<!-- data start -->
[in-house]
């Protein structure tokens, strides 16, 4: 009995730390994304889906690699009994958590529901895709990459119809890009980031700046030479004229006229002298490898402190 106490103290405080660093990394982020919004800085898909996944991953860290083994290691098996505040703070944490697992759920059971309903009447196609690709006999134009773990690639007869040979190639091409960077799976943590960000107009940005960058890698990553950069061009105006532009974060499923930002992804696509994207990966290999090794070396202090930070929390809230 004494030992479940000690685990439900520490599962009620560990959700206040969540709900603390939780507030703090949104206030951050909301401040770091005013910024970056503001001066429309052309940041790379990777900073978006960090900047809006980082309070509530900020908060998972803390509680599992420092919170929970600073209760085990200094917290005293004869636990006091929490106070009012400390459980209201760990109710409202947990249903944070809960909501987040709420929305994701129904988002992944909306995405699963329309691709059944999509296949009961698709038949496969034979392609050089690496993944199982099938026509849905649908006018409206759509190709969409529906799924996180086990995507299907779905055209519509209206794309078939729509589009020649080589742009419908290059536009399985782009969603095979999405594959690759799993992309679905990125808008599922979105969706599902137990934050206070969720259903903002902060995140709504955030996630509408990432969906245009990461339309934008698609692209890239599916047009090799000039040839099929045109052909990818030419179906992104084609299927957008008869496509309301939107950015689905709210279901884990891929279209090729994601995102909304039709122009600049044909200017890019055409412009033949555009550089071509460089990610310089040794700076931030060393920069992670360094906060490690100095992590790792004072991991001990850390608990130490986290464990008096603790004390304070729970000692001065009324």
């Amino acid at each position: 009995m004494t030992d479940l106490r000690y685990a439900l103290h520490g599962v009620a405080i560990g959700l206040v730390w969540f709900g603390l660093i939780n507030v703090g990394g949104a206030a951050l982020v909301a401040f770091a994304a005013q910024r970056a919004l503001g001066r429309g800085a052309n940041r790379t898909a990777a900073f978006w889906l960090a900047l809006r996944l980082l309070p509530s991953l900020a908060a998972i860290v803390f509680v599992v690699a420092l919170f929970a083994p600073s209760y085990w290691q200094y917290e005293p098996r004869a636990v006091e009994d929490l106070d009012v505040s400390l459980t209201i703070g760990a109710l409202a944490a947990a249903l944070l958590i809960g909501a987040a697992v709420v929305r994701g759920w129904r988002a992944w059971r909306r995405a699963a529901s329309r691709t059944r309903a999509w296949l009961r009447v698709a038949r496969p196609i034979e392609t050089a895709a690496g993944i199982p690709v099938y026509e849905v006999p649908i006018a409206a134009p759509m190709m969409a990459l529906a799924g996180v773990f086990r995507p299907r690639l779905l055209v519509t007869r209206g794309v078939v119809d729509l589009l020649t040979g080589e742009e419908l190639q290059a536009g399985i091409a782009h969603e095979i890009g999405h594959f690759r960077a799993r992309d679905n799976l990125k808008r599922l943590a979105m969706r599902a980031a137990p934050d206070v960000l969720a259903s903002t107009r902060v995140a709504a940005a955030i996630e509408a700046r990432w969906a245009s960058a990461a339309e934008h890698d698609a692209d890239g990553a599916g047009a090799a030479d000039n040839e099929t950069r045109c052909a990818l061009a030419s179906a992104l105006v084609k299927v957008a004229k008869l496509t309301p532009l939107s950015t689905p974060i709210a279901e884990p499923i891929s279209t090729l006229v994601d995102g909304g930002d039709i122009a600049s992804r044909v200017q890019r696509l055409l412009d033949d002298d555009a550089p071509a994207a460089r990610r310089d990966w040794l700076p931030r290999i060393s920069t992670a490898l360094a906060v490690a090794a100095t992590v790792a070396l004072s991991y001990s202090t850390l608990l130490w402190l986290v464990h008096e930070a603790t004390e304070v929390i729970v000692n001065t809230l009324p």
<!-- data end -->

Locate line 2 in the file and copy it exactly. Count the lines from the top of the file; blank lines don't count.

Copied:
């Protein structure tokens, strides 16, 4: 009995730390994304889906690699009994958590529901895709990459119809890009980031700046030479004229006229002298490898402190 106490103290405080660093990394982020919004800085898909996944991953860290083994290691098996505040703070944490697992759920059971309903009447196609690709006999134009773990690639007869040979190639091409960077799976943590960000107009940005960058890698990553950069061009105006532009974060499923930002992804696509994207990966290999090794070396202090930070929390809230 004494030992479940000690685990439900520490599962009620560990959700206040969540709900603390939780507030703090949104206030951050909301401040770091005013910024970056503001001066429309052309940041790379990777900073978006960090900047809006980082309070509530900020908060998972803390509680599992420092919170929970600073209760085990200094917290005293004869636990006091929490106070009012400390459980209201760990109710409202947990249903944070809960909501987040709420929305994701129904988002992944909306995405699963329309691709059944999509296949009961698709038949496969034979392609050089690496993944199982099938026509849905649908006018409206759509190709969409529906799924996180086990995507299907779905055209519509209206794309078939729509589009020649080589742009419908290059536009399985782009969603095979999405594959690759799993992309679905990125808008599922979105969706599902137990934050206070969720259903903002902060995140709504955030996630509408990432969906245009990461339309934008698609692209890239599916047009090799000039040839099929045109052909990818030419179906992104084609299927957008008869496509309301939107950015689905709210279901884990891929279209090729994601995102909304039709122009600049044909200017890019055409412009033949555009550089071509460089990610310089040794700076931030060393920069992670360094906060490690100095992590790792004072991991001990850390608990130490986290464990008096603790004390304070729970000692001065009324």